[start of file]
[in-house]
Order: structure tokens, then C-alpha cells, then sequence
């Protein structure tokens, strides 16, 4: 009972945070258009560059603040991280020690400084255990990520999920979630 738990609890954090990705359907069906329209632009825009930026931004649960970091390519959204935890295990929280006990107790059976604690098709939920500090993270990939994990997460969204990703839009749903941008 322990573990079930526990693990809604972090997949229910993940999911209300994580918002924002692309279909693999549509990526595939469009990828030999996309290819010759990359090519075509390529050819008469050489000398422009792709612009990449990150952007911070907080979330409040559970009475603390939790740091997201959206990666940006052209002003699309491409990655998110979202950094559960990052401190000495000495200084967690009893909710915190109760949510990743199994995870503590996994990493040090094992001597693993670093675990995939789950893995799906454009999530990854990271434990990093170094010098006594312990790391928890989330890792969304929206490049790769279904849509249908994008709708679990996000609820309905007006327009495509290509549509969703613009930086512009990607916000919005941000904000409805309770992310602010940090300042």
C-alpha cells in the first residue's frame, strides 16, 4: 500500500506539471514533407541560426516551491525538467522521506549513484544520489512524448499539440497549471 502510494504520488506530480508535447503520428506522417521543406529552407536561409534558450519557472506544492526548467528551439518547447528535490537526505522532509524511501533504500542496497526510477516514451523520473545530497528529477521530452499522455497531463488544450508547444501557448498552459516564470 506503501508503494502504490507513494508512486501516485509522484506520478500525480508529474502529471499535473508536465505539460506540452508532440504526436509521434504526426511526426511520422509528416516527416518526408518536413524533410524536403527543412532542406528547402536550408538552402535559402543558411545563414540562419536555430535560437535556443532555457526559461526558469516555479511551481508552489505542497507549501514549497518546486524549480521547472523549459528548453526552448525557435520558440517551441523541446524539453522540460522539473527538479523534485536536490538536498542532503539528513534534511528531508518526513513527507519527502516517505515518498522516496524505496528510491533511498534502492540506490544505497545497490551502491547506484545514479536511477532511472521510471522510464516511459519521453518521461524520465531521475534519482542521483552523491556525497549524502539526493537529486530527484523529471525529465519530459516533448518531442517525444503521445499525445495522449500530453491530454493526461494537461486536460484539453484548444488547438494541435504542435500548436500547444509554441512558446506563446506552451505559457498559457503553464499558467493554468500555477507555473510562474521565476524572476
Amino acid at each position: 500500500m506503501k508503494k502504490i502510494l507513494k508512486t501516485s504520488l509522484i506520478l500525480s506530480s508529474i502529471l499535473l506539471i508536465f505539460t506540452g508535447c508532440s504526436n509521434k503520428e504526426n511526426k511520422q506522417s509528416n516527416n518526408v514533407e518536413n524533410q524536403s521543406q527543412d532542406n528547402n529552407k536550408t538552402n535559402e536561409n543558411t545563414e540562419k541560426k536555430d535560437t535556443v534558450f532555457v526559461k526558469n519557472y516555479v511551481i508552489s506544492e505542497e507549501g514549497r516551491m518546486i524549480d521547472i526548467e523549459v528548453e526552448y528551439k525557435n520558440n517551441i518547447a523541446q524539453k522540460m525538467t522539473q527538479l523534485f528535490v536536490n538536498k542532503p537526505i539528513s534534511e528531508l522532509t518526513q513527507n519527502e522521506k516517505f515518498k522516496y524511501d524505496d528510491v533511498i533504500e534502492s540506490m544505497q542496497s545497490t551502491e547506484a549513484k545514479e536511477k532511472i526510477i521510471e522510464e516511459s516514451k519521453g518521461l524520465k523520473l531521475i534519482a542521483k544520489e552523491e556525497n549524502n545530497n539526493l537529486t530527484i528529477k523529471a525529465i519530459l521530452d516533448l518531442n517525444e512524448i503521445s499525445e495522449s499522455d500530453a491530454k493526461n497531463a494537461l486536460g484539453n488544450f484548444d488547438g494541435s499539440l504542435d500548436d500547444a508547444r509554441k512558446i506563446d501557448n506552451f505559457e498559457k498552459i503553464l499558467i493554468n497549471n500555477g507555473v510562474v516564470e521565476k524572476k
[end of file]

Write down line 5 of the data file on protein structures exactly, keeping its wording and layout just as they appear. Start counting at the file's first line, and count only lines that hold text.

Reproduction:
Amino acid at each position: 500500500m506503501k508503494k502504490i502510494l507513494k508512486t501516485s504520488l509522484i506520478l500525480s506530480s508529474i502529471l499535473l506539471i508536465f505539460t506540452g508535447c508532440s504526436n509521434k503520428e504526426n511526426k511520422q506522417s509528416n516527416n518526408v514533407e518536413n524533410q524536403s521543406q527543412d532542406n528547402n529552407k536550408t538552402n535559402e536561409n543558411t545563414e540562419k541560426k536555430d535560437t535556443v534558450f532555457v526559461k526558469n519557472y516555479v511551481i508552489s506544492e505542497e507549501g514549497r516551491m518546486i524549480d521547472i526548467e523549459v528548453e526552448y528551439k525557435n520558440n517551441i518547447a523541446q524539453k522540460m525538467t522539473q527538479l523534485f528535490v536536490n538536498k542532503p537526505i539528513s534534511e528531508l522532509t518526513q513527507n519527502e522521506k516517505f515518498k522516496y524511501d524505496d528510491v533511498i533504500e534502492s540506490m544505497q542496497s545497490t551502491e547506484a549513484k545514479e536511477k532511472i526510477i521510471e522510464e516511459s516514451k519521453g518521461l524520465k523520473l531521475i534519482a542521483k544520489e552523491e556525497n549524502n545530497n539526493l537529486t530527484i528529477k523529471a525529465i519530459l521530452d516533448l518531442n517525444e512524448i503521445s499525445e495522449s499522455d500530453a491530454k493526461n497531463a494537461l486536460g484539453n488544450f484548444d488547438g494541435s499539440l504542435d500548436d500547444a508547444r509554441k512558446i506563446d501557448n506552451f505559457e498559457k498552459i503553464l499558467i493554468n497549471n500555477g507555473v510562474v516564470e521565476k524572476k